general, with relation to the gift of chastity, but at present only enter upon that large field, and begin with the consideration of poor and public whores. The other evening, passing along near Covent-garden, I was jogged on the elbow as I turned into the piazza, on the right hand coming out of James-street, by a slim young girl of about seventeen, who with a pert air asked me if I was for a pint of wine. I do not know but I should have indulged my curiosity in having some chat with her, but that I am informed the man of the Bumper knows me; and it would have made a story for him not very agreeable to some part of my writings, though I have in others so frequently said, that I am wholly unconcerned in any scene I am in but merely as a Spectator. This impediment being in my way, we stood under one of the arches by twilight; and there I could observe as exact features as I had ever seen, the most agreeable shape, the finest neck and bosom; in a word, the whole person of a woman exquisitely beautiful. She affected_to_allure me with a forced wantonness in her look and air; but I saw it checked with hunger and cold; her eyes were wan and eager, her dress thin and tawdry, her mien genteel and childish. This strange figure gave me much anguish of heart, and to avoid being seen with her, I went away, but could not forbear giving her a crown. The poor thing sighed, courtesied, and with a blessing expressed with the utmost vehemence, turned from me. This creature is what they call 'newly come upon the town,' but who falling, I suppose, into cruel hands, was left in the first month from her dishonour, and exposed to pass through the hands and discipline of one of those hags of hell whom we call bawds. But lest I should grow too suddenly grave on this subject, and be myself outrageously good, I shall turn to a scene in one of Fletcher's plays, where this character is drawn, and the economy of whoredom most admirably described. The passage I would point to is in the third scene of the second act of the Humorous Lieutenant. Leucippe, who is agent for the king's lust, and bawds at the same time for the whole court, is very pleasantly introduced, reading her minutes as a person of business, with two maids, her under secretaries, taking instructions at a table before her. Her women, both those under her present tutelage, alphabetically set down in her book; and and those which she is laying wait for, are as she is looking over the letter C in a muttering voice, as if between soliloquy and speaking out, she says,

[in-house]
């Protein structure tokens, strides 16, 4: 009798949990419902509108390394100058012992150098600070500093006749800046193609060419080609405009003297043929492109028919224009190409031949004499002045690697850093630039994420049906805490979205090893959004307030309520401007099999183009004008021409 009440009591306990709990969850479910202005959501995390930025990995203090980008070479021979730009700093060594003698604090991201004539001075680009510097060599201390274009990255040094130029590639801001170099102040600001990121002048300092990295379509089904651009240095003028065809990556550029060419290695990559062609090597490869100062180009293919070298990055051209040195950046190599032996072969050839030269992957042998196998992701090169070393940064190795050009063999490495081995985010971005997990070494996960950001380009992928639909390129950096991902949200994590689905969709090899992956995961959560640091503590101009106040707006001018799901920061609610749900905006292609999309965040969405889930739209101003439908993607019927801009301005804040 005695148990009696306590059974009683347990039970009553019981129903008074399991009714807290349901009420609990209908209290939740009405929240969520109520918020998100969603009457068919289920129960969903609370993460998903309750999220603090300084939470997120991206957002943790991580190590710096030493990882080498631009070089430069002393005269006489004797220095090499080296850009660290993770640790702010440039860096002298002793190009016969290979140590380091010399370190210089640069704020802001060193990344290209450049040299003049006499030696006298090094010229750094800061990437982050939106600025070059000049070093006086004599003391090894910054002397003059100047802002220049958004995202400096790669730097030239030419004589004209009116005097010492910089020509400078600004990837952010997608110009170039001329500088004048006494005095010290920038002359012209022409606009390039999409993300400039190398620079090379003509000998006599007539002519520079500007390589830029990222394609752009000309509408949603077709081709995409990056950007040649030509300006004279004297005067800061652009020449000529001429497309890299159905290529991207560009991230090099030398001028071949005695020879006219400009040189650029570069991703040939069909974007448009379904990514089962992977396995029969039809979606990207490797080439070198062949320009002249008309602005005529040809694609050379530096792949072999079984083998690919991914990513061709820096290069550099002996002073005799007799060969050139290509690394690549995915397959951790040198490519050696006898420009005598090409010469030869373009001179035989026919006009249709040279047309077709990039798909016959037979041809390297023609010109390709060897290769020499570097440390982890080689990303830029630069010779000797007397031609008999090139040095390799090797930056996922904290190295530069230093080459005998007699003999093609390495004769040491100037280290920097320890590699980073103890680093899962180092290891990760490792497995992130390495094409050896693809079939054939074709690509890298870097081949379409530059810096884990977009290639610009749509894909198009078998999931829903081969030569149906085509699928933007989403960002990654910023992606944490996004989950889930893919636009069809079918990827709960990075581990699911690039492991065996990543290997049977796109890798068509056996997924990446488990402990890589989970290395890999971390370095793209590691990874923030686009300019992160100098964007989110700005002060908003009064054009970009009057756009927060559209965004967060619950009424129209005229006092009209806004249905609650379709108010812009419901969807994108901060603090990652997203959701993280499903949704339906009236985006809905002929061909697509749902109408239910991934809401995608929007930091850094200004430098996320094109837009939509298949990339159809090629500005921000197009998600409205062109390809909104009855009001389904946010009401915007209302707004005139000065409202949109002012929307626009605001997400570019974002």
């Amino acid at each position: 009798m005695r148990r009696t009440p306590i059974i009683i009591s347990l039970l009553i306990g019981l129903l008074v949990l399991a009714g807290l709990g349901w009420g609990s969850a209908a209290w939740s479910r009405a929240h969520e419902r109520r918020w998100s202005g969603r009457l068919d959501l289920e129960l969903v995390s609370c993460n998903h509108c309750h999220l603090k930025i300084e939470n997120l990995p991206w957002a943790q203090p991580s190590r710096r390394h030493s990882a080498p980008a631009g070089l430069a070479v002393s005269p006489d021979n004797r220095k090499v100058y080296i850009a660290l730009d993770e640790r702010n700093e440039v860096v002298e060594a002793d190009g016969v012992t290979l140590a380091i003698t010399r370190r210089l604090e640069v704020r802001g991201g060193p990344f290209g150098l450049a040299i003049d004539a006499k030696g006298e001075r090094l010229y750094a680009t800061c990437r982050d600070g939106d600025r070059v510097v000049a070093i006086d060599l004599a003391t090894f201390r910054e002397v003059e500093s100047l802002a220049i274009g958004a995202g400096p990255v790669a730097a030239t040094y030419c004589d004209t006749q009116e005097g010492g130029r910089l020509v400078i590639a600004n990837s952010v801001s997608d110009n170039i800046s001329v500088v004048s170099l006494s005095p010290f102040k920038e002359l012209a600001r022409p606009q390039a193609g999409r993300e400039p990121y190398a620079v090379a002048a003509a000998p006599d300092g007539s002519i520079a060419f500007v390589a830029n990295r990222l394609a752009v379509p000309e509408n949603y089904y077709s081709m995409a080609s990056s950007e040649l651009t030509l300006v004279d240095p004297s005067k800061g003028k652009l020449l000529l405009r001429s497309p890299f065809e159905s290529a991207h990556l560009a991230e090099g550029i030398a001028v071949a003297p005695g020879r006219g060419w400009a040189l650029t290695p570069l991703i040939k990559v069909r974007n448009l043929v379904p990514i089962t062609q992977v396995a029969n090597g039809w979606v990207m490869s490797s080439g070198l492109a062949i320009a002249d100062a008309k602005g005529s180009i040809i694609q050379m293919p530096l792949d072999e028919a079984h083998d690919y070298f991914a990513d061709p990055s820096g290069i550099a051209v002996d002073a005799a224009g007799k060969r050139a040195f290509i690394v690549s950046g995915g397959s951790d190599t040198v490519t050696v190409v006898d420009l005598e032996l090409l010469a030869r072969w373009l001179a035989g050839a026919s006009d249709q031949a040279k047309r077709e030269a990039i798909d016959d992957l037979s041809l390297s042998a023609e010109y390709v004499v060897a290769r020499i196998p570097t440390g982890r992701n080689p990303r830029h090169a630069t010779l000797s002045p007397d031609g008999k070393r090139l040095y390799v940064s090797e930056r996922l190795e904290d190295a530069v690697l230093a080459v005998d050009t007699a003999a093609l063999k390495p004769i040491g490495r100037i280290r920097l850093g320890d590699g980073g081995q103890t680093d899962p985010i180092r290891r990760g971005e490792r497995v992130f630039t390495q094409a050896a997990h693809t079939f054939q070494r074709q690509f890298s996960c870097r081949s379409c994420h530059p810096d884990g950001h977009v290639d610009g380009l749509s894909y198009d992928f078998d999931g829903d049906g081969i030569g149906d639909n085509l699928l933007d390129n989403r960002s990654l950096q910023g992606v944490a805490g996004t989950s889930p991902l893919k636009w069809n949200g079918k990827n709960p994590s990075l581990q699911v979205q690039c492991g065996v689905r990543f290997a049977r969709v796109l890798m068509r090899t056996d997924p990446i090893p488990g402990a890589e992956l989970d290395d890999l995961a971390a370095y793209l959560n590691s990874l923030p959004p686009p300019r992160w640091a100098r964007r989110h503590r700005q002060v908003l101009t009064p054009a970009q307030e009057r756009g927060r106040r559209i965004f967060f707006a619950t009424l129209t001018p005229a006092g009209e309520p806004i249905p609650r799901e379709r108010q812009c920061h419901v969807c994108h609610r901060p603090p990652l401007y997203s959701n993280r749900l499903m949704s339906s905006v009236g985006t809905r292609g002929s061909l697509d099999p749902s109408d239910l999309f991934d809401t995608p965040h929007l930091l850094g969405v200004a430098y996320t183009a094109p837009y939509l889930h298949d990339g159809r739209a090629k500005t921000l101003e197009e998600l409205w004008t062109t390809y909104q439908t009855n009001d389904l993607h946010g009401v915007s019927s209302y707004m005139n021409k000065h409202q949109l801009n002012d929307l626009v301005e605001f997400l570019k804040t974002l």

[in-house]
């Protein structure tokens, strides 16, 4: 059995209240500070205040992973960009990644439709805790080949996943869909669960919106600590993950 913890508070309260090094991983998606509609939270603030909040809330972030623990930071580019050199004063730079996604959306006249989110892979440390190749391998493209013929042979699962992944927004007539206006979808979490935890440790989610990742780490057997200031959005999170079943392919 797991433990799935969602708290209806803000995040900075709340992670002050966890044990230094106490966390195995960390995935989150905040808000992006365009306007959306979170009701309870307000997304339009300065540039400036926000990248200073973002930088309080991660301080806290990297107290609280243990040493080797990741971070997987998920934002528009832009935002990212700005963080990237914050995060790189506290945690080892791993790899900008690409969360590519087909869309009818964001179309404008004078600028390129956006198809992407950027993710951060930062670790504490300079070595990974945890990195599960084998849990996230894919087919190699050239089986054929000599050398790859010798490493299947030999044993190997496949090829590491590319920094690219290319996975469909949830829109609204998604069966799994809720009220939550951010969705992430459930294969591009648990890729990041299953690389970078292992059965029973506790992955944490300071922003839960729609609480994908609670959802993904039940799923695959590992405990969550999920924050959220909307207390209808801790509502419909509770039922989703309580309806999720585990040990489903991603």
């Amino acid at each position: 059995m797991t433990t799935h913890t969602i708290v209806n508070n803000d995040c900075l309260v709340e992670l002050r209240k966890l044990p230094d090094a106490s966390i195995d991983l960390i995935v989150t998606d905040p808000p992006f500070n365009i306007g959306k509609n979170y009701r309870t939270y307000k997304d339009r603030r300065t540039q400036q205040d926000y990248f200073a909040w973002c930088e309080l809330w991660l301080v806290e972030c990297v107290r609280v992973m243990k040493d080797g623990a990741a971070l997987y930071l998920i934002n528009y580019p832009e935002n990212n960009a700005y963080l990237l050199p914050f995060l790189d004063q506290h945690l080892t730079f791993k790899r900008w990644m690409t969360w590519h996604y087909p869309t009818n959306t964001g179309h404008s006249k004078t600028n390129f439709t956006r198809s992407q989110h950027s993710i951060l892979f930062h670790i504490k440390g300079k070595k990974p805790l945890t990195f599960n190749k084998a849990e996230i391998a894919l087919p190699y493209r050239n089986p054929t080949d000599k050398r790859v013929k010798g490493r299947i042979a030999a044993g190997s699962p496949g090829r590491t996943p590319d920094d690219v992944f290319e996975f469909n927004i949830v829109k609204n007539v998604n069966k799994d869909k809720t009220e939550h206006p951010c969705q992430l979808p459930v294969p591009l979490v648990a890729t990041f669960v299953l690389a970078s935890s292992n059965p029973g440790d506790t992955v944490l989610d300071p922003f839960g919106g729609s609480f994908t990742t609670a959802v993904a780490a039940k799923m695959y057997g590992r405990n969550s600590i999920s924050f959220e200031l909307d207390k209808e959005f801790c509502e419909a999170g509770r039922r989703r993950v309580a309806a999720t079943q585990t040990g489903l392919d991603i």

Her maidenhead will yield me; let me see now;
She is not fifteen they say; for her complexion-
Cloe, Cloe, Cloe, here I have her,
Cloe, the daughter of a country gentleman;
Her age upon fifteen. Now her complexion,
A lovely brown; here 'tis ; eyes black and rolling,
The body neatly built; she strikes a lute well,
Sings most enticingly. These helps consider'd,